Determine optimal fluoroscopic views for detecting cervical lateral mass screw (LMS) violations.Summary of Background Data.
Single plane intraoperative x-rays are commonly used but frequently inadequate due to its complex trajectory. Fluoroscopy can be taken in multiple planes, but the ideal fluoroscopic view to assess malposition is not known: depending on the view, any given screw may look “in” or “out.”Methods.
C3–6 LMS were inserted in three cadavers. To evaluate neuroforaminal violation, LMS were inserted into the foramen with the tip penetrating the anterior cortex by 0, 2, and 4 mm. To assess facet joint violation, LMS were inserted toward the subjacent facet joint with the tip penetrating the anterior cortex by 0 and 2 mm. Fluoroscopic views were taken 0°, 10°, 20°, 30°, and 40° to the lateral plane. Views were independently evaluated by three blinded spine surgeons.Results.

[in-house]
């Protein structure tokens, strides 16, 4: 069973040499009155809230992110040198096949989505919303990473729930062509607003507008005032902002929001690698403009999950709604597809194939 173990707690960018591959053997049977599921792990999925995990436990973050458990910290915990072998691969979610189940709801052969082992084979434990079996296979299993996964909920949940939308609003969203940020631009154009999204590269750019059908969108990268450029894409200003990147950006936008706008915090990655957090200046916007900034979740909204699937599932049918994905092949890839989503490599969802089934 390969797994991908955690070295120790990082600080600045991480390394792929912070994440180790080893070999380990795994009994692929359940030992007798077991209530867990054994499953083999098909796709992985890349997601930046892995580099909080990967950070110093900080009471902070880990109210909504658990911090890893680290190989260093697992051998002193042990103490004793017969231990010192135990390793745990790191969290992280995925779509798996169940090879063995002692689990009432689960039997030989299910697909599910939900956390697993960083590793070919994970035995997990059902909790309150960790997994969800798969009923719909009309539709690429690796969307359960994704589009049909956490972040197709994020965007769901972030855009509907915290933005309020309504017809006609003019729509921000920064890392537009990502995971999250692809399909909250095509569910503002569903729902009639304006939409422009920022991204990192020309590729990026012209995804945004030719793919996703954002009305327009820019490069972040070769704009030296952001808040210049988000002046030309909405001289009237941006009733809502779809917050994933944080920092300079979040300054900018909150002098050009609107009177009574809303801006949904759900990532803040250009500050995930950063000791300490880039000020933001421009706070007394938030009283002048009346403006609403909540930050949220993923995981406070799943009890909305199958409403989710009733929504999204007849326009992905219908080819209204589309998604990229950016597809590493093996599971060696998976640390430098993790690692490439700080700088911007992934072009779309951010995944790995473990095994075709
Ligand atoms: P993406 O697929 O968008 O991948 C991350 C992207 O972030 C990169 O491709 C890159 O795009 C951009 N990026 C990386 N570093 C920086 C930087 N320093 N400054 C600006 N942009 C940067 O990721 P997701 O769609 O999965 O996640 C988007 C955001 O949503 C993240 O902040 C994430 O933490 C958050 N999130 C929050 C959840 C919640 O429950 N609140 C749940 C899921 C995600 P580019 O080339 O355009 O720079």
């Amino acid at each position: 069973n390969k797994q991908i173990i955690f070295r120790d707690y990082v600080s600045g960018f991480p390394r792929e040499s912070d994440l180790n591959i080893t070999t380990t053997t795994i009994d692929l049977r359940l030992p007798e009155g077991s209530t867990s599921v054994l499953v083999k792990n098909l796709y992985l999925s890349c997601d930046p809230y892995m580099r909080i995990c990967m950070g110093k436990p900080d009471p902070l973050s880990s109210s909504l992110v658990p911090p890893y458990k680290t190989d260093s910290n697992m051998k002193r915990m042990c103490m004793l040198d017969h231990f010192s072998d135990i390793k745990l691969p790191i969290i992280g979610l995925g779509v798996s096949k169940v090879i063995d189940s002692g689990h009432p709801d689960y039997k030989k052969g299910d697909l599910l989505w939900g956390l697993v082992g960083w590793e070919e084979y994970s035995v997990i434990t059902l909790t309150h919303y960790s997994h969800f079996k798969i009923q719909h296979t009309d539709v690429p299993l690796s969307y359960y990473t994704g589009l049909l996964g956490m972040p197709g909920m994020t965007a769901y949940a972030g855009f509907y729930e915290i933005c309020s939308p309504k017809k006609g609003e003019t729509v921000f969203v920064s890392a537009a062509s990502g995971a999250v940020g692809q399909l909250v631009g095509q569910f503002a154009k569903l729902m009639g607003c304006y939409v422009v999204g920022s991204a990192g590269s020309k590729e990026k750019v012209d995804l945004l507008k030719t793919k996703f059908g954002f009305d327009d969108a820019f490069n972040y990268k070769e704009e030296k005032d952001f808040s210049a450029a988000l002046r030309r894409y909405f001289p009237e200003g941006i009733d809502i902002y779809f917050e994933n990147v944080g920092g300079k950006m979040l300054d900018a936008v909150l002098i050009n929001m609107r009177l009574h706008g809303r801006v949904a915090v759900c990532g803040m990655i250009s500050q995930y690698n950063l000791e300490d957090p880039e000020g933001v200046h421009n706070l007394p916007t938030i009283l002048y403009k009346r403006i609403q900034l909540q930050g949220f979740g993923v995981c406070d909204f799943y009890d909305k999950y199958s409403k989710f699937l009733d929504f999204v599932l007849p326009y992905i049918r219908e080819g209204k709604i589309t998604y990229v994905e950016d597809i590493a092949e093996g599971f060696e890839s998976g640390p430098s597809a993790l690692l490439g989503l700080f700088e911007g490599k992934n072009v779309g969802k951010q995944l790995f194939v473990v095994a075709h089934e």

Twenty-degree oblique view correctly identified a 2 mm penetration into the neuroforamen in 79%, and a 4 mm penetration in 86%, for a sensitivity of 83% and specificity of 90%. Thirty-degree view had lower sensitivity (76%) but slightly higher specificity (93%). Twenty-degree and 30° views were significantly more sensitive than the other views. Zero-degree view correctly identified a 2 mm penetration into the facet joint in 93%, for a sensitivity of 93% and specificity of 92%. Ten-degree view had lower sensitivity (72%) but higher specificity (100%). The 0° view was significantly more sensitive than the other views.Conclusion.
Twenty-degree and 30° oblique views significantly provided the most sensitive assessment of LMS potentially violating the neuroforamen, whereas the 0° neutral lateral view significantly provided the most sensitive assessment of facet violations. The specificities were also high (in the 90% range) for these views. We recommend the use of these views intraoperatively when assessing proper placement of LMS fluoroscopically.Conclusion.
Level of Evidence: N/A